Victor Borge, a renowned 20th century Danish comedian (affectionately known as the “Clown Prince of Denmark”) was famous for saying, “Laughter is the shortest distance between two people.”
Many salespeople make the effort to use humor in ways that will improve their ability to sell. There is no argument that when used effectively, humor can be a positive tool for your sales toolbox. On the other hand, when it’s used improperly, humor may stop the sale from ever happening.
The good news is that there have been many social science studies that have analyzed how humor can be used to positively change behavior. This research discloses how salespeople can strategically use humor to improve sales effectiveness, as well as when and how not to use humor during the sales process.
The bottom line to these studies shows that when salespeople use humor effectively it enables them to more easily accomplish the following outcomes:
Improves Likeability – I regularly preach that people buy from folks they like and trust and humor boosts feelings of likeability, which naturally increases rapport. Conversely, your sales prospects rarely buy from salespeople whom they dislike, so add a bit of well-placed humor as a way to lower the invisible wall that typically exists between buyers and sellers.
Increases Smiles – It is fairly common knowledge that humor triggers smiles, and smiles are known to nudge people to be more receptive to persuasive appeals. To be a little anal for a second, scientists have completed many studies that show when people smile they enter a more optimistic, energetic and productive emotional state.
Inflates Sales Results – Humor can help salespeople increase their average size sale. Everybody knows that at the conclusion of a proposal many prospects become tense as they are asked to buy. This can have a negative effect and hinder the sale, so often a well-timed humorous comment can relax the prospect and produce a more positive mindset.
As mentioned earlier, although humor can aid your sales success, it must be used judiciously. The same studies that say humor is helpful also tell us there are certain ways, situations, and times when reps should back away from using humor:
When Key Points are Being Proposed – The experts tell us that humor disrupts critical thinking and distracts one from the message of a persuasive argument. That said, salespeople should be careful about the timing of using humor while presenting critical value propositions containing logical and emotional benefits that need to be embraced as part of the decision-making process. Remember that humor should never cause the sale to be sidetracked, so keep your focus on where you want the interaction to go.
When Contemplating Self-Deprecating Humor – Although self-deprecating humor generally increases likeability and attractiveness, there is also evidence that it decreases the perception of competence. Salespeople should only use this type of humor only if their prospects believe they are an expert. Until you are perceived as an authority, self-deprecating humor will be counterproductive, as it will erode trust, and trust is one of two reasons people buy from you, so be careful.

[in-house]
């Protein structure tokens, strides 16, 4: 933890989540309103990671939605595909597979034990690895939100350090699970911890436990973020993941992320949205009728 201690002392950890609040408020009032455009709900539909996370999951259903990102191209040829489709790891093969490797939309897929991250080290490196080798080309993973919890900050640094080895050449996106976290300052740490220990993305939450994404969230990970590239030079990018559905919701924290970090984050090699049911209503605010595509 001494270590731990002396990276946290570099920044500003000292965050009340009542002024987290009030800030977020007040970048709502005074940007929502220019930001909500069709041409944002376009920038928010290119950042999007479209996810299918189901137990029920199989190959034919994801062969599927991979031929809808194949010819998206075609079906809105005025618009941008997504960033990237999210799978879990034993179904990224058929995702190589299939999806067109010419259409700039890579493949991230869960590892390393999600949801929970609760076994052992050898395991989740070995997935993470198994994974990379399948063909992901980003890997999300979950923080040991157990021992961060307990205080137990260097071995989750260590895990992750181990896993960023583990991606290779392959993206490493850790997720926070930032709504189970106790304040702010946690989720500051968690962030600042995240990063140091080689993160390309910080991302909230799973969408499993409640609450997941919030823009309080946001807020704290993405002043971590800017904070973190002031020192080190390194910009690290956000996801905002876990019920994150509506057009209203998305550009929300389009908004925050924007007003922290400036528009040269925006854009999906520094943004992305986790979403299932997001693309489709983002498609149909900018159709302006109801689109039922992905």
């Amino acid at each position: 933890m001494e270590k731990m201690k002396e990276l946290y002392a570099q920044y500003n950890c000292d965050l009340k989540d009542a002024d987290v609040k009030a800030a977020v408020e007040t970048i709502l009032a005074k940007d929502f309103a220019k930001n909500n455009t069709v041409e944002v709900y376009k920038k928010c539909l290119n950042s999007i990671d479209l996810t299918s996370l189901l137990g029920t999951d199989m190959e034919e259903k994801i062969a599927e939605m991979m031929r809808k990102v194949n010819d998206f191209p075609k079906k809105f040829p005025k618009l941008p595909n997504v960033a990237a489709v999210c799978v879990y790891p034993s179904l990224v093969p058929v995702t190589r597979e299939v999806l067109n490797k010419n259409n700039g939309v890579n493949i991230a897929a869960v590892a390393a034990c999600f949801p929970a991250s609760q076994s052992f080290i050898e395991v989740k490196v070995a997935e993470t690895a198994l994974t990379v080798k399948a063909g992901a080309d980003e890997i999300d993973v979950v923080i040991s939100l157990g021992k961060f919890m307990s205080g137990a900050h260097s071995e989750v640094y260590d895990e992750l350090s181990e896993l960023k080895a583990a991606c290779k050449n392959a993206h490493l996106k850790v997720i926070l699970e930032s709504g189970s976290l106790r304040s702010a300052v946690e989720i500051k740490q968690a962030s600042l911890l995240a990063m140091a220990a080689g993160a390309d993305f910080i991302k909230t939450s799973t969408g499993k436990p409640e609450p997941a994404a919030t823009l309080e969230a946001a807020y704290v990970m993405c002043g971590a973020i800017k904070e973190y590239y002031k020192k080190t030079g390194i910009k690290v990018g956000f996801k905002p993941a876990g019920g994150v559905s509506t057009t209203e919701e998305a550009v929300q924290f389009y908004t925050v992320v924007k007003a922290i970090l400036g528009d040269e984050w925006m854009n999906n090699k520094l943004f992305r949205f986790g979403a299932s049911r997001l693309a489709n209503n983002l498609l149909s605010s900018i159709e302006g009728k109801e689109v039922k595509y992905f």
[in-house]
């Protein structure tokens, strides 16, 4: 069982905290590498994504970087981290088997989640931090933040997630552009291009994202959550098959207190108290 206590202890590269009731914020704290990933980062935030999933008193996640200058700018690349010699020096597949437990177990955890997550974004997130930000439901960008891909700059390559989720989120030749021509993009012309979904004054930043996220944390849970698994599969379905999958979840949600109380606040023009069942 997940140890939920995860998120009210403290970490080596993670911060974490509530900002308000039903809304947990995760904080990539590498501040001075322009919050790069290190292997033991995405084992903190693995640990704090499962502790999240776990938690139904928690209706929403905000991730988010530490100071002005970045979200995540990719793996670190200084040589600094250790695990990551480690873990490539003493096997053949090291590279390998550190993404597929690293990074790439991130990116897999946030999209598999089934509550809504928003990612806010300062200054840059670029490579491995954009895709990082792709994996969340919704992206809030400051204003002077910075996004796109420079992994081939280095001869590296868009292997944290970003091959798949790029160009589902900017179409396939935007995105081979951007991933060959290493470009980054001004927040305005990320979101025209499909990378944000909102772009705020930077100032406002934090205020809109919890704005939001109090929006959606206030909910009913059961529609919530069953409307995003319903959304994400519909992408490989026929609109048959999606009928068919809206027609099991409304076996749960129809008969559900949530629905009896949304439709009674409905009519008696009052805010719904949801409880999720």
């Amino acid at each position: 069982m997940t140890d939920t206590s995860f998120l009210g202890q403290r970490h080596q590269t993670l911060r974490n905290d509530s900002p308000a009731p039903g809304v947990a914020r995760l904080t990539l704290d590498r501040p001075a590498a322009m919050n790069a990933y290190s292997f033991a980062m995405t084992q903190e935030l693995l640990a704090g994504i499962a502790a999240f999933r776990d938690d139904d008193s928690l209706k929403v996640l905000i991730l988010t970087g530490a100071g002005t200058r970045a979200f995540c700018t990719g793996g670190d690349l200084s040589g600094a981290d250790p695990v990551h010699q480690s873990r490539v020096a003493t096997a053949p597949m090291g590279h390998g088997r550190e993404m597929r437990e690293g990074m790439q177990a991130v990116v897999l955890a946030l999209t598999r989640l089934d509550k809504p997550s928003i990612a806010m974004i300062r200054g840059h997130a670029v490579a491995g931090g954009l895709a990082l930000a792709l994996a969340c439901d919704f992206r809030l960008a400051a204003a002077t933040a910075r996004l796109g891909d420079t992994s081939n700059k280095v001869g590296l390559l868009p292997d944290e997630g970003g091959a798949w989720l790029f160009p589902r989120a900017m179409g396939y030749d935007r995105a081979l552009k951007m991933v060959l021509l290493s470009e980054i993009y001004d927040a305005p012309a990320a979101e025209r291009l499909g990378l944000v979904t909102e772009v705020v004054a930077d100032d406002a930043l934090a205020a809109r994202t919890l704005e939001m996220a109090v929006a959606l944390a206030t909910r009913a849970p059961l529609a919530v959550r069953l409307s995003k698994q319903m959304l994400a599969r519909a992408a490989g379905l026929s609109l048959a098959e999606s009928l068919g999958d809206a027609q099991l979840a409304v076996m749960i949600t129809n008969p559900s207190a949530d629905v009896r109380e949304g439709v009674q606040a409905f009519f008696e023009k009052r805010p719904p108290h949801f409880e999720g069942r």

When I use it, I make fun of my appearance or other personal characteristics NOT related to my competence. For instance, while working in a corporate training group, a satellite TV training network was established, but I wasn’t chosen to be the talking head for that job. When asked I would tell folks that “I had a face for radio.”
When Humor Might be Sarcastic or Offensive – I know I’m preaching to the choir on this one but I want to remind you once more that “perception is reality.” When your prospect thinks something you say is out of bounds, it’s out of bounds.
About 15 years ago as a corporate sales trainer, I was conducting a B2B workshop in south Florida. One of the participants was vocally negative and acted like a sniper, chirping against much of what I said while facilitating the class. I finally had enough of his annoying interruptions and told him I didn’t appreciate his Nazi-like behavior and to please knock it off. Well, although I got a few chuckles and one amen, this guy immediately called the HR Dept. on the next break and reported me for “calling him a Nazi.” He said he was of Eastern European heritage and was highly offended. Upon returning to the home office following the workshop I had to grovel to the HR folks, apologize to this participant, and attend sensitivity training, just to keep my job for this verbal gaffe in that classroom. Oh yeah, and of course that annoying snowflake left the company about a month later. I hope this example makes my point.
Selling is all about relationships, which is why salespeople will always be needed to interact with buyers in the marketplace. I always try to remember my grandfather telling me to, “Weigh your words because you might have to eat them.” Humor in sales is like most things in life, it can produce both positive and negative outcomes.
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